Successful use of ASQ-3 and ASQ:SE-2 with interpreters requires interpreters that are familiar with both the language and culture of a given population. This article describes best practices for using interpreters.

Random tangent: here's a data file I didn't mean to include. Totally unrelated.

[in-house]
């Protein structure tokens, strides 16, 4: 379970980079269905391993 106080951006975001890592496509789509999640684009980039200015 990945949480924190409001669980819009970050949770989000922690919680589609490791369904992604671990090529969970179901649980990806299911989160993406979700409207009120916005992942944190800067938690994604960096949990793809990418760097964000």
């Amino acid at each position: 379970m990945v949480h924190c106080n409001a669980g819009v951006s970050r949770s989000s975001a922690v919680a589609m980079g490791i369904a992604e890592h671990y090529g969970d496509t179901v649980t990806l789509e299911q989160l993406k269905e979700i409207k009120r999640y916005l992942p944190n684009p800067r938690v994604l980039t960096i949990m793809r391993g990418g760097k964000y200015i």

In terms of norms, because ASQ-3 and ASQ:SE-2 were normed on large groups of children in the United States, have strong psychometrics, and have been widely used by a diverse array of programs serving diverse children and families, programs can feel confident that the cutoffs work well across the population. Additionally, research supports that results are valid even with missing items. So if a particular question is problematic, confusing, or in some way challenging for a family, you can skip the item and still get a result you can trust. Also, the ASQ work that has been done in other countries is remarkably consistent with what we see in the United States--child development and cutoffs don’t vary as much as you’d expect, despite very different cultures and experiences of children around the world.